In fact, a number of Tesla drivers immediately took to the road to test the limits of Autopilot—taking their hands fully off the wheel and seeing how far the car could drive itself down highways, country lanes, and suburban streets. That led to dangerous situations and near accidents, as evidenced by videos made by drivers (while driving) and posted to YouTube. But not all drivers are getting a clear message. He contrasted Tesla’s approach with Google’s autonomous vehicle program. 9 bad programming habits we secretly love. We've all done it: snagged a cookie when mom wasn't looking, gone around Deadman's Curve a bit too fast.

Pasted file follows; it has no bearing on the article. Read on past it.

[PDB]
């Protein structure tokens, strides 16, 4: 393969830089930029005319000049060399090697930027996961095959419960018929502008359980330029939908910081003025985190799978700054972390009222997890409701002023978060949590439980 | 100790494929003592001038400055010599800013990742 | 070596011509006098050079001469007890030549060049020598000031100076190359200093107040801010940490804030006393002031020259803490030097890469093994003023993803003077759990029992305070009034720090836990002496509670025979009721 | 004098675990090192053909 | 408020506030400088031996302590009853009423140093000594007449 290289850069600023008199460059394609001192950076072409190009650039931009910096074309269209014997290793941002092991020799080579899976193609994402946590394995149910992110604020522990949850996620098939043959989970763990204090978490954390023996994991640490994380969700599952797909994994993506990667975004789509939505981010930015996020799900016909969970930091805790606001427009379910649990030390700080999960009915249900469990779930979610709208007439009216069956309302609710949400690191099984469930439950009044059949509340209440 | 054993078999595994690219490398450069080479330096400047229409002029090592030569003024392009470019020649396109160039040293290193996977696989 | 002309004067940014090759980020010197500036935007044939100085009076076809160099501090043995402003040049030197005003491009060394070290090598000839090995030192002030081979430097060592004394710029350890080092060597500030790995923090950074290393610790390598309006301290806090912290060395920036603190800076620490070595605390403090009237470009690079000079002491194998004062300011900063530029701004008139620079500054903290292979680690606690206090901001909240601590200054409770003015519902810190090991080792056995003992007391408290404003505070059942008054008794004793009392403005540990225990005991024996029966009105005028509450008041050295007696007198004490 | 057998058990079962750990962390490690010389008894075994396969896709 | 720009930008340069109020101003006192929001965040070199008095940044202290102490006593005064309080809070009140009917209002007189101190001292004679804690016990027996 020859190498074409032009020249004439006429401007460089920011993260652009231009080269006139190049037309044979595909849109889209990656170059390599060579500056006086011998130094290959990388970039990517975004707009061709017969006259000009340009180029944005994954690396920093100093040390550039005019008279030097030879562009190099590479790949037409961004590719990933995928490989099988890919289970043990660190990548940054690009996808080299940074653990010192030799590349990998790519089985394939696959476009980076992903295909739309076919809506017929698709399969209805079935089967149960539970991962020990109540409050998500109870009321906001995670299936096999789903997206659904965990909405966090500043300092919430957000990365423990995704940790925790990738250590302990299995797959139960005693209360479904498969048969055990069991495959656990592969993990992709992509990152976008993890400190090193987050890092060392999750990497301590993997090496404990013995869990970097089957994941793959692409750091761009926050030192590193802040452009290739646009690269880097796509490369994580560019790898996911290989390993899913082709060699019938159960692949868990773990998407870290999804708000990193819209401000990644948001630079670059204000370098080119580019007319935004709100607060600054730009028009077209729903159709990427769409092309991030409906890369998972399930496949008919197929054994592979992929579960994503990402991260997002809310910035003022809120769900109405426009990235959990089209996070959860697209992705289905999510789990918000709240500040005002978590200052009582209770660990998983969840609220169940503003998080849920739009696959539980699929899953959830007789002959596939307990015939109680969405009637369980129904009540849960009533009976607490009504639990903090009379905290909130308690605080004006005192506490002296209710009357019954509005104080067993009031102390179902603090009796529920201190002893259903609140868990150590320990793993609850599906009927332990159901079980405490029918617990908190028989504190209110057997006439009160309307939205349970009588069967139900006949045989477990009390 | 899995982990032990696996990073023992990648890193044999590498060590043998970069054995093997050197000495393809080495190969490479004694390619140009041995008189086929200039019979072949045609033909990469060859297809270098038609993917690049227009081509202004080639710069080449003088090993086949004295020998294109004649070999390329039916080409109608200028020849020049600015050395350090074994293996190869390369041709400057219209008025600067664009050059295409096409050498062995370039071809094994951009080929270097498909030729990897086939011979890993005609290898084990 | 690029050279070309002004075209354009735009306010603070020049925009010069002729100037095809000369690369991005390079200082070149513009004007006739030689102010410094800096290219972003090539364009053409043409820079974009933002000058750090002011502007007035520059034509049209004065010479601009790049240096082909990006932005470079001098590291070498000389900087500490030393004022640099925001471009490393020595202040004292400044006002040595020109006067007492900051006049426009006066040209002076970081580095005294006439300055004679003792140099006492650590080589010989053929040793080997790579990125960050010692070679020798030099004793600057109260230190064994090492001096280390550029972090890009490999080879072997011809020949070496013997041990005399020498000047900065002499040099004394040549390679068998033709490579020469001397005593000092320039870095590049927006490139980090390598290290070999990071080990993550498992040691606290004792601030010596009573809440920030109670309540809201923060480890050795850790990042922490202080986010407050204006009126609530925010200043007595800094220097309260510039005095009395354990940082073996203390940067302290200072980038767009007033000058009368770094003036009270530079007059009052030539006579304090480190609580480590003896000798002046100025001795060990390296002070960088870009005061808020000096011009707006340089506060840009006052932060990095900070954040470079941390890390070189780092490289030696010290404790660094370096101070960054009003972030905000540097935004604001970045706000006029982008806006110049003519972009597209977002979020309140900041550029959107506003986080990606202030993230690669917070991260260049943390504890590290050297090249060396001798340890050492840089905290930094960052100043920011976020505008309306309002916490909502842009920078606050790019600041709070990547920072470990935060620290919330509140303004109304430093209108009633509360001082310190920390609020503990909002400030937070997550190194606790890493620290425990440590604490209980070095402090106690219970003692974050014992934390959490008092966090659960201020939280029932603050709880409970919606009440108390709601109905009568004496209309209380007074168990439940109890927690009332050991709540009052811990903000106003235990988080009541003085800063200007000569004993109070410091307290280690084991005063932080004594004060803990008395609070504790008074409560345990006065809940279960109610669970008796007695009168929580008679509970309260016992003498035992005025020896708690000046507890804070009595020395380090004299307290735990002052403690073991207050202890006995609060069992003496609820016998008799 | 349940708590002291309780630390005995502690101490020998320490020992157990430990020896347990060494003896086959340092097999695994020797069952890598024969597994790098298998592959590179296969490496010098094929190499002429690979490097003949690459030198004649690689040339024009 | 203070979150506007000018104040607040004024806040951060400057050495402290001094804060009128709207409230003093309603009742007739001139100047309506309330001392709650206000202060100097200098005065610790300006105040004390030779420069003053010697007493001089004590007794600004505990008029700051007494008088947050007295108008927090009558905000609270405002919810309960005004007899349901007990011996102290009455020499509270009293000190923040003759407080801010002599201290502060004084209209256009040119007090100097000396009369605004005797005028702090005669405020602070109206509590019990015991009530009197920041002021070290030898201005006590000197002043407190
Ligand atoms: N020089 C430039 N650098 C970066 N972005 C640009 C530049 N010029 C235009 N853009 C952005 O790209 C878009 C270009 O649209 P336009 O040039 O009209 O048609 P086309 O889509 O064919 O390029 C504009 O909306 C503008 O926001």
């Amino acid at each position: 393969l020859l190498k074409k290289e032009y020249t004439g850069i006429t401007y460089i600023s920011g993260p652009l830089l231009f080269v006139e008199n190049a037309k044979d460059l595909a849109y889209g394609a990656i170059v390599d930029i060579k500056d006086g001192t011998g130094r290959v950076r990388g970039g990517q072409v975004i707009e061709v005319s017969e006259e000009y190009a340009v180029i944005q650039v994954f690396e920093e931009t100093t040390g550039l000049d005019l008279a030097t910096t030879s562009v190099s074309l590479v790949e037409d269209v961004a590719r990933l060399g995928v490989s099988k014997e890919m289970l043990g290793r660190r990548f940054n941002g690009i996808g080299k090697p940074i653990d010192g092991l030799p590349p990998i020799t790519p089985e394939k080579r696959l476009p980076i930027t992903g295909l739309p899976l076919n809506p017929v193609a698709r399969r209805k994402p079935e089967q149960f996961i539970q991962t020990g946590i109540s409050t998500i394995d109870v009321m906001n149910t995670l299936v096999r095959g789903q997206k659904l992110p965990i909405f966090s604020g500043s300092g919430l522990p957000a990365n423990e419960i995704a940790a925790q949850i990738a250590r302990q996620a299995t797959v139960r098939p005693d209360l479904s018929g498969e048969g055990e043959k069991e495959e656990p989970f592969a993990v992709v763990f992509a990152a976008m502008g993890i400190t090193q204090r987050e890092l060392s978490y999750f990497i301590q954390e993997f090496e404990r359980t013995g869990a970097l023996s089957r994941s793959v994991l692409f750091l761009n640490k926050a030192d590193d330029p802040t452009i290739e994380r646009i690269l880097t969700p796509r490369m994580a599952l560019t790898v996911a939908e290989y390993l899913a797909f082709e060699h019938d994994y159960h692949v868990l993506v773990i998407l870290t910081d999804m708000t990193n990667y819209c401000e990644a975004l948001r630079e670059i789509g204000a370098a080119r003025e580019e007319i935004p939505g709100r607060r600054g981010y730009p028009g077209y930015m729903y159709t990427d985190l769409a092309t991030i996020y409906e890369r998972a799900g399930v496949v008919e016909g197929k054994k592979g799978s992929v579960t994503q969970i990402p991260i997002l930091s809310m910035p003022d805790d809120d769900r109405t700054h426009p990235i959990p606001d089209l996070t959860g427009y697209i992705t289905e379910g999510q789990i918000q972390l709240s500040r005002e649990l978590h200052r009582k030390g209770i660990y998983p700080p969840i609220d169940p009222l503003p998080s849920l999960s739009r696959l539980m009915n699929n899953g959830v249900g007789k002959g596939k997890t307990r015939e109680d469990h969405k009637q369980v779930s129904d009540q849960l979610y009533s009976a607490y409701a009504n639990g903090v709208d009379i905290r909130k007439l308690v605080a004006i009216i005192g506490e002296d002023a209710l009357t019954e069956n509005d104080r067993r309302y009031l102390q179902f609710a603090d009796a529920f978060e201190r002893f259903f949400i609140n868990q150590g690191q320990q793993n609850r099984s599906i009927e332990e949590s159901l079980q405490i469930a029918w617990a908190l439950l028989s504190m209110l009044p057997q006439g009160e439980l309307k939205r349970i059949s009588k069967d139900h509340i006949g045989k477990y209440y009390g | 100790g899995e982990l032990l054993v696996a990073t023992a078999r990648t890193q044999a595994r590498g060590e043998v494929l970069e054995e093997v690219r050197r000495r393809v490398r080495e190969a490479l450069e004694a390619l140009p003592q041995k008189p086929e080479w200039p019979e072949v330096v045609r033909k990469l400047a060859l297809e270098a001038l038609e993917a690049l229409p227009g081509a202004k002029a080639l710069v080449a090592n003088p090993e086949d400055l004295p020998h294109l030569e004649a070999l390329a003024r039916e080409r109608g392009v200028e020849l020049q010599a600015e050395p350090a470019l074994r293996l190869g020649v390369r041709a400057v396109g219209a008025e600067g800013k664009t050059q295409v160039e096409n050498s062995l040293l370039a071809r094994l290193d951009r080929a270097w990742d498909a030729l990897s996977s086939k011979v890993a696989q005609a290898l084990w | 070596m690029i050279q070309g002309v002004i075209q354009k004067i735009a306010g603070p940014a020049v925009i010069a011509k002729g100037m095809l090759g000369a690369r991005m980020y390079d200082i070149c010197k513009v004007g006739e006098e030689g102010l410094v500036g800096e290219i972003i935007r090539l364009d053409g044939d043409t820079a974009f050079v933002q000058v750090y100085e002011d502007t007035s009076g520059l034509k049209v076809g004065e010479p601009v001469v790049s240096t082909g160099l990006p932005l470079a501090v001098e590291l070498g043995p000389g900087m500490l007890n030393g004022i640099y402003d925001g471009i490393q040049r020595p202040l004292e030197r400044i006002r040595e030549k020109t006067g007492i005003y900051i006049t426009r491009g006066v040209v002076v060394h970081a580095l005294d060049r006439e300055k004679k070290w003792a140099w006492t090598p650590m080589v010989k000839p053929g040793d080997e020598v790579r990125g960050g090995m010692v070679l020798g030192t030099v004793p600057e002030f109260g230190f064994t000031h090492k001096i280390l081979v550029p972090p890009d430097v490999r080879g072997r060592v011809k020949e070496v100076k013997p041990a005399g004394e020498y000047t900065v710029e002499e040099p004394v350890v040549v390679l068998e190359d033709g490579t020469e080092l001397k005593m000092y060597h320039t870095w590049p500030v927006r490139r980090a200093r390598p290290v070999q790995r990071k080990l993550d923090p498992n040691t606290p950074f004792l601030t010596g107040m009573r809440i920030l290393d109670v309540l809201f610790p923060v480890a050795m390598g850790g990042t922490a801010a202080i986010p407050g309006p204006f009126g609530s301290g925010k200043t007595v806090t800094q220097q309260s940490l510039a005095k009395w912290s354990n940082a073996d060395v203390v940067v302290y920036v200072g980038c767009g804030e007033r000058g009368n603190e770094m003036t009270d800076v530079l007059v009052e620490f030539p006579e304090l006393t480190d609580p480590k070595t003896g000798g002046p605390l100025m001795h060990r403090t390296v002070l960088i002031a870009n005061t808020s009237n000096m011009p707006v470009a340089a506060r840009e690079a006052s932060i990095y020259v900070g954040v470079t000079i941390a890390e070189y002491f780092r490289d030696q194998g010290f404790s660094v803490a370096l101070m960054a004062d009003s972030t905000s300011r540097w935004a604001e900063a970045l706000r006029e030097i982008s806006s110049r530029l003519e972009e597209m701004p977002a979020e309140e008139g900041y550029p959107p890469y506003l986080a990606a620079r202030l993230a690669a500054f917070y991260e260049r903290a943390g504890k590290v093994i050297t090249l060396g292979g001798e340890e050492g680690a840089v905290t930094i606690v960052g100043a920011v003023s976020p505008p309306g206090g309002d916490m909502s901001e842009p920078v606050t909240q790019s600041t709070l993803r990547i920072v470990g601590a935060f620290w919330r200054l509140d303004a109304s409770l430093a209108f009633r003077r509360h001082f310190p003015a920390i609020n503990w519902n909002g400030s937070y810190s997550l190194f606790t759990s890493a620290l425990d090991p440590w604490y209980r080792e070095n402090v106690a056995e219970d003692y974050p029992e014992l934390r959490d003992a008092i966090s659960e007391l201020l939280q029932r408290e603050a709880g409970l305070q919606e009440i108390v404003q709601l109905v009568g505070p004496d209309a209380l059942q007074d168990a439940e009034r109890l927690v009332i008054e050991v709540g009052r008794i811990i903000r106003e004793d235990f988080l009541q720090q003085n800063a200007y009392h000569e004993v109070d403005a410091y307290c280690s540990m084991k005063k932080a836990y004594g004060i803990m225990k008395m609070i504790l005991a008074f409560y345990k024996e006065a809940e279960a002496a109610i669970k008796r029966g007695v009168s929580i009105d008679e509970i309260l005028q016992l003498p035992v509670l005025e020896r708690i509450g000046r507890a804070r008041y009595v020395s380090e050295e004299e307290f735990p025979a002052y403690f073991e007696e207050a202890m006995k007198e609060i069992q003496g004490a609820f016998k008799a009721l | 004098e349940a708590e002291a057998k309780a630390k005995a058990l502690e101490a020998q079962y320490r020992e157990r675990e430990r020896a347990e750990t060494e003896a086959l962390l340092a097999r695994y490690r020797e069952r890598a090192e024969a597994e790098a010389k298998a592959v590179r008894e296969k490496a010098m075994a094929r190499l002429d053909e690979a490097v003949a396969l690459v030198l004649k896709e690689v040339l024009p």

We've even let the car sit in a parking spot after the meter expires. Yes, we've all violated any number of the cardinal rules of programming, the ones that everyone agrees are bad. And we secretly liked it. We've thumbed our nose at the rules of good programming, typed out code that is totally bad -- and we've lived. There were no lightning bolts from the programming gods. Our desktops didn’t explode. That’s because bad programming isn't in the same league as, say, licking an electric fence or pulling the tail of a tiger. To make matters more complex, sometimes it's better to break the rules. What follows is a list of nine rules that some may consider unimpeachable, but many of us break often, with both success and pleasure. Programming habit No. 1: Using goto The prohibition on using goto dates to the era before many of the tools of structured programming even existed. Turkey shoots down unidentified drone near Syrian border.